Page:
Several studies implicated the upregulation of PD-1 on the surface of CD8+ T cells as an indicator for poor effector function and increased viral loads (21, 80, 89). Our data showed no correlation between the mean fluorescence intensity of PD-1 on epitope-specific memory CD8+ T cells and antiviral efficacy. This is congruent with a previous study looking at mRNA levels of PD-1 in Gag- and Env-specific CD8+ T-cell lines (17). Although PD-1 expression on HIV-specific CD8+ T cells and the total CD8+ T-cell population significantly correlates with viral load and inversely correlates with the CD4 count of HIV-infected patients (21), it had little effect on the epitope-specific CD8+ T cell's ability to suppress viral replication in our 48-h assay.
Although we established an antiviral hierarchy among 12 epitope-specific CD8+ T-cell populations using a novel viral suppression assay with freshly sorted cells, we found no clear correlate of immune control. Viral suppression could not be predicted by any of the conventional assays, including epitope avidity, expression or recognition kinetics, and cytokine secretion. CD8+ T-cell proliferation and perforin and granzyme secretion may correlate with viral suppression and will be the focus of future studies. In vivo, epitope-specific CD8+ T cells may work in concert with each other and with other arms of the immune system to control viral replication. The focus to find one particular correlate of immune protection may oversimplify the complex interplay of the anti-HIV immune response.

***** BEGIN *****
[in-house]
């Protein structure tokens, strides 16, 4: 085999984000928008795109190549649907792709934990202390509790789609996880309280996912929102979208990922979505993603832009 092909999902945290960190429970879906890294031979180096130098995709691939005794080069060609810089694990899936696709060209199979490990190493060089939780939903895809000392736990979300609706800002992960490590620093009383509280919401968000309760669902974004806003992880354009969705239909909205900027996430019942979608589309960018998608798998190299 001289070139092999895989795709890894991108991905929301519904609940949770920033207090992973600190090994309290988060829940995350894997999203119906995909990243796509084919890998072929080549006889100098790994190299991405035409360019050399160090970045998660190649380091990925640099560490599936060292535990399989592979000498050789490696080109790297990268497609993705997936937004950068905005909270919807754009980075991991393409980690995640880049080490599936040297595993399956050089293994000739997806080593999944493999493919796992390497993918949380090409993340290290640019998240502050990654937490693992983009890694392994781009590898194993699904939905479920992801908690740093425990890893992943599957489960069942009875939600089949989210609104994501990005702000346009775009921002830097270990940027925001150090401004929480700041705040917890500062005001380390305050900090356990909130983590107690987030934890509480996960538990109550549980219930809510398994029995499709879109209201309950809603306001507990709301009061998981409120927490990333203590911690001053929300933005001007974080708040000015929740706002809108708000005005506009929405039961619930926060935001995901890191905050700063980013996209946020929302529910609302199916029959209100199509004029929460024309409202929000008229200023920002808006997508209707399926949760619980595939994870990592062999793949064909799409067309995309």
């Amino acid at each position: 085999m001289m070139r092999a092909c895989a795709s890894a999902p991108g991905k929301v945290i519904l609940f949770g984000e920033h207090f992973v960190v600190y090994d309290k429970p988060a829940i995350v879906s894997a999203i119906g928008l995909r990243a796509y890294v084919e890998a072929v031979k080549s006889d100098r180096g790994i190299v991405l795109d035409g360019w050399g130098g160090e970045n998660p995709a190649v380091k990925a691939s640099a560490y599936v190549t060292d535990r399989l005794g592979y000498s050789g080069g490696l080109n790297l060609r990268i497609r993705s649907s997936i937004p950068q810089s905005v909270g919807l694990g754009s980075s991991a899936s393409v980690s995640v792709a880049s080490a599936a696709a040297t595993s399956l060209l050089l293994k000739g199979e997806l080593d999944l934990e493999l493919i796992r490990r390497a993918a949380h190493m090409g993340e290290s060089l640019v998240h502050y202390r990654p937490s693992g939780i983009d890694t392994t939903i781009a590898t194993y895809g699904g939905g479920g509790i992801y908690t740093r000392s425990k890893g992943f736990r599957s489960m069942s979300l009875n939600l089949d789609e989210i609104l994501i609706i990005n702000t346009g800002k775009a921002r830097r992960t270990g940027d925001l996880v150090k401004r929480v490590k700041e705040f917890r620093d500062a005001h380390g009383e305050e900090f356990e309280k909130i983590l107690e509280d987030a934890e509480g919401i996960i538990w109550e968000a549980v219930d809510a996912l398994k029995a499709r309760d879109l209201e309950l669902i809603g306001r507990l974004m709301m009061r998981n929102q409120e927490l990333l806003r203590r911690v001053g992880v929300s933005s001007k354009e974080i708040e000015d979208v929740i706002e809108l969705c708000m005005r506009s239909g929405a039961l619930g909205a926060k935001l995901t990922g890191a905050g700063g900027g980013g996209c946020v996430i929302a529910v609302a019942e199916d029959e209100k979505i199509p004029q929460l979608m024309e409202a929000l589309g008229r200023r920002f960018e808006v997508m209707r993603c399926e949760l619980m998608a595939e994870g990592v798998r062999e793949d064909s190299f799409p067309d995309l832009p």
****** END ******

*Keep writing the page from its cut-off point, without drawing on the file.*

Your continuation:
This research was supported by National Institutes of Health (NIH) National Institute of Allergy and Infectious Disease grants R01 AI076114, R01 AI049120, R24 RR015371, and R24 RR016038; in part by grant R51 RR000167 from the National Center for Research Resources (NCRR), awarded to the WNPRC, University of Wisconsin—Madison; and by grant RR000168, awarded to the New England Primate Research Center.
The following reagents were obtained through the NIH AIDS Research and Reference Reagent Program, Division of AIDS, NIAID, NIH: human IL-2 (item 136) from Hoffman-La Roche, tenofovir disoproxil fumarate (item 10198), and SIVmac p27 hybridoma (55-2F12, item 1547) from Niels Pedersen. We acknowledge Enrique Leon, Caitlin McNair, and Thomas Friedrich for production of high-titer SIV. We also thank Chrystal Glidden, Gretta Borchardt, and Debra Fisk for MHC typing of animals.
Published ahead of print on 4 November 2009.